I've never met a Texas Rangers fan either but (a) I've never been to Texas and (b) I know they exist because I've seen them on television and, unfortunately, in the Oval Office. On the other hand, I've met Houston Astros fans in person but I'm not quite convinced that they weren't actually Russian spies.

I was at a local Division-III football game Saturday night, and when the PA guy announced the Giants had won, it was actually greeted by a spattering of applause. I popped up and told them all to leave immediately.

The Giants have been hiding in the fog since 1958. Haven't won a single World Series since moving to San Francisco from New York. Meanwhile, down in blissfully beautiful L.A., the Dodgers have won five. It's such a great thing.

I guess Dodgers fans hang on to the past as much as Tommy Lasorda hangs on to used up rinds of Parmigiano-Reggiano for that healthy winter minestrone he'll never make. Yes, the boys in blue have won five titles since their big westward move, but haven't even won a pennant since 1988. Meanwhile, this is the Giants' third pennant in that span. Love the fog joke though, Steverino. Now give us that bonus insult of another successful team:

I don't know much about the Rangers, except they have Cliff Lee and the Dodgers don't. They play in Ft. Worth, like to call it Dallas-Fort Worth and call themselves the Texas Rangers. When you have that kind of identity crisis, it's no wonder you can't find you way to the postseason.

No matter, I am now a huge fan of the Rangers, whoever they are.

Naturally, our trusty reporter Dilbeck remembers Cliff Lee who memorably pitched eight innings of shutout ball against the Dodgers in last year's NLCS game three. Those ten strikeouts and zero walks will make a fella very hard to forget. And speaking of forgetting, Dodgers fans should immediately forget the idea that Cliff Lee might sign a contract with L.A. this winter. What big-time free agent would want to join a team with a brand-new, inexperienced manager and a team whose finances are threatened by feuding owners in a divorce proceeding?

But for now, Cliff Lee's in the World Series and we should salute him and his team's fans. Let's smash those sour grapes and make some sour wine to get the Dilbecks of the world drunk on good baseball.

greatsantinifamily1.jpegWelcome to Walkoff Walk coverage of Game Six of the American League Championship Series, in which the Texas Rangers take on the role of a stern father demanding his young child get back inside this instant. The New York Yankees will depict said child, begging for one more game.

Yes, this makes Cliff Lee the belt, plainly in view and in position to be unleashed on the unruly.

Join us in the liveglog hereabouts to witness Colby Lewis using his big boy voice to chase down the Yankees like Dad told him to and Phil Hughes putting on his best petulant face. Also, Josh Hamilton will probably make out with your girlfriend. It's what he does.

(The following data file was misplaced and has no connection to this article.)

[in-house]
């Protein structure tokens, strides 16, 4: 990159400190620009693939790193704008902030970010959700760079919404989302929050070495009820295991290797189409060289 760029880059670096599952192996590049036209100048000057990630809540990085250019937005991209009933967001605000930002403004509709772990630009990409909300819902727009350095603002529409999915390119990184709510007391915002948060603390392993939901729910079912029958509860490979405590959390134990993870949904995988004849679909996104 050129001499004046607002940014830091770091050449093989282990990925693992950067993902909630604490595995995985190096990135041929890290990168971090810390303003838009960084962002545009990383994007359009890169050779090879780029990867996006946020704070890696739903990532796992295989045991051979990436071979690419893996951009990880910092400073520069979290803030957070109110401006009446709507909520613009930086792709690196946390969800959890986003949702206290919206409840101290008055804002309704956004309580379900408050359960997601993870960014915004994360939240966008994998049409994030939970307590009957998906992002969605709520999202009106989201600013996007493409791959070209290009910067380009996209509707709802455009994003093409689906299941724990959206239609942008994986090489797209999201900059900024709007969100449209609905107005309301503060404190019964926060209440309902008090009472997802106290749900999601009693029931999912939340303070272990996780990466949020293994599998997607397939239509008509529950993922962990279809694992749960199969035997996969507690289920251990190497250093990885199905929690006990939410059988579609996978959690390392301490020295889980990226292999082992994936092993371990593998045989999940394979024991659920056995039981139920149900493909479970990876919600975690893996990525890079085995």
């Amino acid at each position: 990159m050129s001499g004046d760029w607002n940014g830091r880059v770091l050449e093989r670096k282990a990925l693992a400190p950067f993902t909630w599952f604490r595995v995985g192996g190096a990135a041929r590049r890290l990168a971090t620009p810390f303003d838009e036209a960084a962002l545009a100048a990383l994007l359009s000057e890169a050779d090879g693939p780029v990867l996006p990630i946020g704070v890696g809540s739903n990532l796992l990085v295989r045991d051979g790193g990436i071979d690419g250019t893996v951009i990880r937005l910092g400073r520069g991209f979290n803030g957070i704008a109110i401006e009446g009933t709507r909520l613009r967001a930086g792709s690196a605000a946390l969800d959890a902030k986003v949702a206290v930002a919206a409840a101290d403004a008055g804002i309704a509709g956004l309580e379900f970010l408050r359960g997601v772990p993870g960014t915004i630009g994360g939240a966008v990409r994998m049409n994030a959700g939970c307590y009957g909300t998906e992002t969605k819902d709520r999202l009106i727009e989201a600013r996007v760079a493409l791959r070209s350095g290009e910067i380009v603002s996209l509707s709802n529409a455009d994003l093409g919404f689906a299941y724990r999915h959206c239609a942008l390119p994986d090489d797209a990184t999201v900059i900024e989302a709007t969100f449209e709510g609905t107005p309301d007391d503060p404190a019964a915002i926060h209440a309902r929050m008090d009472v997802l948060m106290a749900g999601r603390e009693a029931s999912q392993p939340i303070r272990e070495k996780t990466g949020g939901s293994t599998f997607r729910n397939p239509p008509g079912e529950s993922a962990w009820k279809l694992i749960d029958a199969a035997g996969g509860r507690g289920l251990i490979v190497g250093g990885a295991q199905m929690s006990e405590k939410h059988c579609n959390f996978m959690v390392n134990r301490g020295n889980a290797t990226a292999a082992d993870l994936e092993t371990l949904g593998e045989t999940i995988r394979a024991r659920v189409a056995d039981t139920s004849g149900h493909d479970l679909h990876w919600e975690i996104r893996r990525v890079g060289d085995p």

...but that doesn't mean the game is any less important. Just ask that horrible Yankees fan in that horrible video above. It's putting me in a trance! Love the Thriller-era Michael Jackson red leather jacket, though. Classy touch. But yes, it is true: the Yankees must win Game 6 to push this nonsense another night and give America what it thirsts for: Cliff Lee in a deciding Game 7. I am salivating at the thought.

Come back here tonight at 8PM sharp to witness the glory that is a Tuffy-produced liveglog. Our fabulous Phoenix friend was last seen around these parts killing it during the 2009 World Series and we welcome him back with open arms. After all, he glogged two very important games: the Johnny Damon double steal game and the clinching Game Six. He's practically a good luck charm for the Yanks.

Follow Tuffy on Twitter and don't hold that fact against him

I realize that our nation is barely struggling its way out of a crippling recession, and I realize that Florida, with its numerous foreclosures, abandoned empty lots, and crippling unemployment, is the epicenter. But who thought that one of our real heroes, Florida Marlins rookie outfielder Logan Morrison, would be affected in such a stark and criminal manner?


That's the charming Morrison's sweet ride up on blocks (well, up on two blocks) outside his South Florida condo. Looks like some unsavory characters descended in the night and walked away with four new tires, presumably to have some good times. Sure, LoMo's got enough cash to buy a fancy, white Lexus but as he is still yet unable to cash in with free agent dollars, he's too poor to get his McMansion in a safe neighborhood.

No worries, I'm sure insurance will cover the loss, so I can only hope Logan paid his GEICO bill. It's so easy, even a baseball player can do it.

UPDATE: It's not Logan's car. But my point remains: Logan Morrison is charming and not wealthy but he lives in Florida, which sucks.

timmy.jpgOh boy are we in for a treat.